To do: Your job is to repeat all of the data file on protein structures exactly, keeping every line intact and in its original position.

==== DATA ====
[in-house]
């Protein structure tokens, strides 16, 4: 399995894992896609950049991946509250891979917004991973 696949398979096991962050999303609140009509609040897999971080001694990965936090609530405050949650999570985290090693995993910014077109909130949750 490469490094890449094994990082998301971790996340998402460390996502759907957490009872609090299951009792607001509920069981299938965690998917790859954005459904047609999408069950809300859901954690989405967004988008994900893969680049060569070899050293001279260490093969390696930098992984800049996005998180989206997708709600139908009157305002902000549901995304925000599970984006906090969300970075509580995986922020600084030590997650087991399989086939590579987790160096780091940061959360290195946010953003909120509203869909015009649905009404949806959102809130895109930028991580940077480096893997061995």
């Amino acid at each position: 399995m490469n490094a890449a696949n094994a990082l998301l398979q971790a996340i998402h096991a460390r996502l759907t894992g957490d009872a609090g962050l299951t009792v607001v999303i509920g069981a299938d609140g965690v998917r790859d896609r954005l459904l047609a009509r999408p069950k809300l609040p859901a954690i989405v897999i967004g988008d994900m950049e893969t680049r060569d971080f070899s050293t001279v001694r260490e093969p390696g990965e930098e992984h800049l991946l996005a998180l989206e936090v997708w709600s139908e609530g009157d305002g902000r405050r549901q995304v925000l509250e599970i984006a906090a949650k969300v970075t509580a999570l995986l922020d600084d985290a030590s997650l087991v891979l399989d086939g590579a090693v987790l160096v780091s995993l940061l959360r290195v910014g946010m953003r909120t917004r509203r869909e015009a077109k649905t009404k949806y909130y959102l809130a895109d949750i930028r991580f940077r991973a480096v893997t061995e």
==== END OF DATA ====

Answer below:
[in-house]
């Protein structure tokens, strides 16, 4: 399995894992896609950049991946509250891979917004991973 696949398979096991962050999303609140009509609040897999971080001694990965936090609530405050949650999570985290090693995993910014077109909130949750 490469490094890449094994990082998301971790996340998402460390996502759907957490009872609090299951009792607001509920069981299938965690998917790859954005459904047609999408069950809300859901954690989405967004988008994900893969680049060569070899050293001279260490093969390696930098992984800049996005998180989206997708709600139908009157305002902000549901995304925000599970984006906090969300970075509580995986922020600084030590997650087991399989086939590579987790160096780091940061959360290195946010953003909120509203869909015009649905009404949806959102809130895109930028991580940077480096893997061995």
């Amino acid at each position: 399995m490469n490094a890449a696949n094994a990082l998301l398979q971790a996340i998402h096991a460390r996502l759907t894992g957490d009872a609090g962050l299951t009792v607001v999303i509920g069981a299938d609140g965690v998917r790859d896609r954005l459904l047609a009509r999408p069950k809300l609040p859901a954690i989405v897999i967004g988008d994900m950049e893969t680049r060569d971080f070899s050293t001279v001694r260490e093969p390696g990965e930098e992984h800049l991946l996005a998180l989206e936090v997708w709600s139908e609530g009157d305002g902000r405050r549901q995304v925000l509250e599970i984006a906090a949650k969300v970075t509580a999570l995986l922020d600084d985290a030590s997650l087991v891979l399989d086939g590579a090693v987790l160096v780091s995993l940061l959360r290195v910014g946010m953003r909120t917004r509203r869909e015009a077109k649905t009404k949806y909130y959102l809130a895109d949750i930028r991580f940077r991973a480096v893997t061995e």